In January 2018 Spark News published a “case study” of KBCS [link].  When we checked KBCS’s website when we were preparing this post, we found that little had changed since 2018.

Slide from our 2018 Case Study
KBCS continues to program “Political Talk” and eclectic music. Weekly mornings are filled with the Thom Hartmann Show and Democracy Now.

On the weekends KBCS airs narrow-appeal music and ethnic programs such as tunes from Hawaii, Portugal and Brazil.

You could describe KBCS as “radio for old hippies” because that reflects the mindset of the station’s hosts and listeners. This approach was working when Bellevue paid bills. Now KBCS needs to be relevant to wider group of people.

Wednesday, July 29, 2020


We think it is time to let our readers have their say about news and issues we have posted recently. We are looking at platforms for Spark News that offer better reader engagement. Please send us your recommendations to us at  Thank you, Ken.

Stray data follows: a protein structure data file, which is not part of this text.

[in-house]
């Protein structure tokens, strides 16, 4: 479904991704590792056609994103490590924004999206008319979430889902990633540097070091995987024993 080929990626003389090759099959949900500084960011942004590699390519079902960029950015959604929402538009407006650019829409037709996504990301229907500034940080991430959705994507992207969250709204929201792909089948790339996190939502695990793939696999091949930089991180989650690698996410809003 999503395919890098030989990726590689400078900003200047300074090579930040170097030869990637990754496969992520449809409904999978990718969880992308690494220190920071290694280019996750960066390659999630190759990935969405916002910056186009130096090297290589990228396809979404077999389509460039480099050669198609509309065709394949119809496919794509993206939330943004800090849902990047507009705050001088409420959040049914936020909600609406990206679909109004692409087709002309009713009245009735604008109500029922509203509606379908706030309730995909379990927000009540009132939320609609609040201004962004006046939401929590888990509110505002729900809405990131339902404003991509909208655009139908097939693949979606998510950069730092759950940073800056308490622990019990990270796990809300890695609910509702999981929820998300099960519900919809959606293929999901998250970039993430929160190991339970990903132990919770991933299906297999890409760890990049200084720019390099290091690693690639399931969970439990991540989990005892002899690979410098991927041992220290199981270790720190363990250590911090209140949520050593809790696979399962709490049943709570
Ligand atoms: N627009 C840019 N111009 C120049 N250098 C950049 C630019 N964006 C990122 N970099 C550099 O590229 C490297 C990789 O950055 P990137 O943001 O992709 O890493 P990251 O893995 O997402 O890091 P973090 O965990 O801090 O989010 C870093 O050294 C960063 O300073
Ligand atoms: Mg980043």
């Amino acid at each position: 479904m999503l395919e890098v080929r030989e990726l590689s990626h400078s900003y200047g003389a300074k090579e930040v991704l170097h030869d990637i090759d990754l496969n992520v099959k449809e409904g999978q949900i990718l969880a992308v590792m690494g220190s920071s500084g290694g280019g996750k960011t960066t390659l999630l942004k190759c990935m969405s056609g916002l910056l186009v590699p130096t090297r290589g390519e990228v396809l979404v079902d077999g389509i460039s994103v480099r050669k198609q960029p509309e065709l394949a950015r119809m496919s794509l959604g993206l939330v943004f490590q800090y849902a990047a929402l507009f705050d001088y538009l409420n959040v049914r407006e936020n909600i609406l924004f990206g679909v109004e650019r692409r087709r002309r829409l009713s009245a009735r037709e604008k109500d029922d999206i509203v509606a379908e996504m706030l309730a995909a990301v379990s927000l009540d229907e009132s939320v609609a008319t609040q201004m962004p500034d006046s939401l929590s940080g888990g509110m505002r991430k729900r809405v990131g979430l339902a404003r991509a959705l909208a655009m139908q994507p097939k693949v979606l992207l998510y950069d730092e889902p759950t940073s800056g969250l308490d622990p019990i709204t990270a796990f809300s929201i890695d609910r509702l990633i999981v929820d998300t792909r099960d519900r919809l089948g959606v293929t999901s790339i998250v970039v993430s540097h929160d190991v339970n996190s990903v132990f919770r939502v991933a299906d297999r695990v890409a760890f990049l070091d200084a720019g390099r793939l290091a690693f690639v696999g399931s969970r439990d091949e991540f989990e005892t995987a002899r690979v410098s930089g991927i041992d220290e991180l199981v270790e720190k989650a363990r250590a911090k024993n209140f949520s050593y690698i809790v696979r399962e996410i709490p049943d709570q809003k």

Photo of an actual “collapse”
• Regarding our coverage of David Folkenflick’s article about “the collapse of ratings for NPR programs.”  White we agreed [link] with most of Folkenflick’s observations, we said his use of the word “collapse” was unfortunate because it implied that the “sky was falling” for NPR member stations on the broadcast platform.

Mark Vogelzang, President and CEO of Maine Public Broadcasting sent this comment:

“Ken, thanks for the added perspective. Folkenflick himself may not have used the word ‘collapse’ in the story. More likely a digital headline writer.”

And, we received this comment from the manager of a NPR member station on the west coast who asked us not to use his/her name:

“Perhaps Folkenflick is not aware of the fact that the ratings he was quoting are for stations that air NPR programs, not NPR itself. To me, this is further evidence that NPR is bypassing the needs of stations to fund their digital ventures.”

• Our post about Colorado Public Radio’s Indie 102.5 going on a station in Colorado Springs [link] an anonymous reader sent this comment: